Why is BACP stifling discussion and debate?

Recent days have seen something of a furore in response to BACP’s 2017 Audit Consultation, which is being run to a very tight deadline – it closes at 5pm on Monday 30th January. Find the survey here: https://www.surveymonkey.co.uk/r/BACPAudit

We know from anecdotal evidence that BACP members are checking out whether they can join another professional body.  Others have resigned or are threatening to do so. Reactions are fiercer than over proposals for either the regulation of counselling and psychotherapy by the Health Professions Council in 2009/10, or BACP’s review of its Ethical Framework in 2014.

These BACP members clearly appreciate the seriousness of the situation. Yet the deadline for responses is very much shorter than in 2014’s Ethical Framework consultation – in this case, just three weeks. This timescale strongly suggests that BACP are trying to pre-empt proper discussion.

Members are telling us they have written to BACP’s journal, Therapy Today, but have been informed that – instead of publishing the letters – BACP wants all correspondence about the survey to be forwarded to the register department, which is where responses to the consultation are being collated. In any event, due to the publication schedule, no letters on the issue could have been appeared in Therapy Today before the consultation closed – but BACP are still preventing members’ concerns reaching the pages of the next issue.

Why? Is BACP determined to present its own conclusions before wider concerns about context or implications have been properly aired? What’s going on?

The questions in the survey don’t invite comment about these wider implications – the final question is a narrow one that simply asks for suggestions on how ‘the audit process’ could be improved. No space is provided where any questions about the underlying rationale can be put, or where any reservations about the process as a whole can be expressed. It’s as though each and every suggestion is regarded as a potential incremental ‘improvement’ on the status quo. The fact that a major change of direction for BACP is being proposed is not acknowledged. That there is no opportunity to make any observations about this raises the possibility that the organisation is trying to slip major change through without proper input from its membership.

At the very least BACP needs to undertake a thorough analysis that weighs up the potential benefits of any proposed changes and set these against any possible unintended negative consequences. This should be done with transparency and with full membership participation – not after BACP managers have already presented their views and their interpretation of the survey results.

“the impression is that BACP regards its members as inherently untrustworthy”

As the Alliance has pointed out, what BACP is proposing is a regulatory framework based on distrust. During the 2014 review of the Ethical Framework, it was emphasised time and again that clients have to be able to trust BACP registrants. Indeed, BACP placed trustworthiness at the very heart of the new Ethical Framework:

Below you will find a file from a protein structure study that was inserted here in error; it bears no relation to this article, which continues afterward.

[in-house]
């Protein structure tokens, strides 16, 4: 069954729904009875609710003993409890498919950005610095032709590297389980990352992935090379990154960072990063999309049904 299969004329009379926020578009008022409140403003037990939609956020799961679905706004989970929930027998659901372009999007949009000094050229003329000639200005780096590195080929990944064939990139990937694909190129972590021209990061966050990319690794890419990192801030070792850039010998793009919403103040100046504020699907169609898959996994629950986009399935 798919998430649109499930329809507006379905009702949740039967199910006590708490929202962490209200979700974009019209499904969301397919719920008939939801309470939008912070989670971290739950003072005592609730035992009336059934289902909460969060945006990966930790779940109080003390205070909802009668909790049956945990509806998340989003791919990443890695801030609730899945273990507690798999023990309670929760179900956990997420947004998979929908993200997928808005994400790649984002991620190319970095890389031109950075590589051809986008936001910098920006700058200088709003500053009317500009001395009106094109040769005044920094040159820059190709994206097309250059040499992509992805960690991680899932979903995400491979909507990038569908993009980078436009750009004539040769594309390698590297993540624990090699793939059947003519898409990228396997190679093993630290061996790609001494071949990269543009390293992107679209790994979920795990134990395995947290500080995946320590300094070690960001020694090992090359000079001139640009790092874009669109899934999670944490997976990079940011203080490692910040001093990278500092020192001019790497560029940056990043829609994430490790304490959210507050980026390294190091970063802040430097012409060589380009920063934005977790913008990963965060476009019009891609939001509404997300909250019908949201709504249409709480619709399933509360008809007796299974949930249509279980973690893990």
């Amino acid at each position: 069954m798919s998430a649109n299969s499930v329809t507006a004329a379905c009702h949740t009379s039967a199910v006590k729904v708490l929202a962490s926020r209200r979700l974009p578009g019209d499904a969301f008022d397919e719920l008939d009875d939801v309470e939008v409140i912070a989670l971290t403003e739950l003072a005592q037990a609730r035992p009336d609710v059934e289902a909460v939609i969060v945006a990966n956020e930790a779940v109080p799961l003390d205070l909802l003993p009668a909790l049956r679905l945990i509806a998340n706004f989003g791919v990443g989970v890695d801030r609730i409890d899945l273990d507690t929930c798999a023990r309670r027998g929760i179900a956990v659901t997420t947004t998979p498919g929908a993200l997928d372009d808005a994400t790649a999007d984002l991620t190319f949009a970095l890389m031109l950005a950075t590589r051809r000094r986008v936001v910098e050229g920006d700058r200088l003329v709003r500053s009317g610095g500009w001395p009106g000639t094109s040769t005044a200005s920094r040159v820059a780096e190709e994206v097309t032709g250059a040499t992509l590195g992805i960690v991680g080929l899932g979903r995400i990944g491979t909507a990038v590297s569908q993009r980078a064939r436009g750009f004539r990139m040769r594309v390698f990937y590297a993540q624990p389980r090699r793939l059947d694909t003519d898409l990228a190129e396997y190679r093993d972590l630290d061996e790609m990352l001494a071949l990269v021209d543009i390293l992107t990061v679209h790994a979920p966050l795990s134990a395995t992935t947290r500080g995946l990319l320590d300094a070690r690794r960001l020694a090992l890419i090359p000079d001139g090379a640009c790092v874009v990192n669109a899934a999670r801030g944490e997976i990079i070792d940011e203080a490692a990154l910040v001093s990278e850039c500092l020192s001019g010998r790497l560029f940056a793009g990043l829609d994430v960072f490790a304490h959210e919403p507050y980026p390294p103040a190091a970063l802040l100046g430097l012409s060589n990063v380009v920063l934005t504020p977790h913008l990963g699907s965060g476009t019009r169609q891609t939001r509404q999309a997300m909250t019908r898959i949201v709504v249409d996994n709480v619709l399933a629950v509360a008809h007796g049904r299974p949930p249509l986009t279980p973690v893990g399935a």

‘Therefore, as members or registrants of BACP, we take being trustworthy as a serious ethical commitment’, it says in the opening pages.

Yet the impression from this consultation survey is that BACP regards its members as inherently untrustworthy, so much so they are badly in need of extra monitoring and surveillance. When the Ethical Framework was first introduced in 2001 as a replacement for the previous Code of Ethics, it was argued that the time had come to treat counsellors and psychotherapists as mature professionals. The impression in 2017 is that BACP members are not grown-ups at all but a bunch of potentially naughty schoolchildren who constantly need someone looking over their shoulder.

It beggars belief that such fundamental change is being presented via what is essentially a tick-box survey with further boxes in which comments can be added but which are hard to revise – both because so little text is visible in the space available and because scanning back to revisit earlier comments is so tedious. It’s as though obstacles have been deliberately placed in the way of anyone wishing to make more than perfunctory observations. We were told this survey ‘should take no longer than 20 to 25 minutes’, but a thoughtful response requires much more time than that.

In short, have we already witnessed a managerial coup at BACP HQ that is eager to suppress proper discussion and debate about these matters?

 

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One thought on “Why is BACP stifling discussion and debate?”

  1. I am appalled at the direction the BACP is taking. It most definitely does not exist for the benefit of its members. It seems to believe that it’s members are untrustworthy infants who have to be kept under tight control. It has become shaming and anxiety inducing. If I could join another professional body I would, but where I work membership of the BACP is a requirement and my training path is not a simple direct one. That the BACP is the organisation most in the public awareness and membership acts as a portal to other organisations means it really does feel like they have us by the short and curlies!

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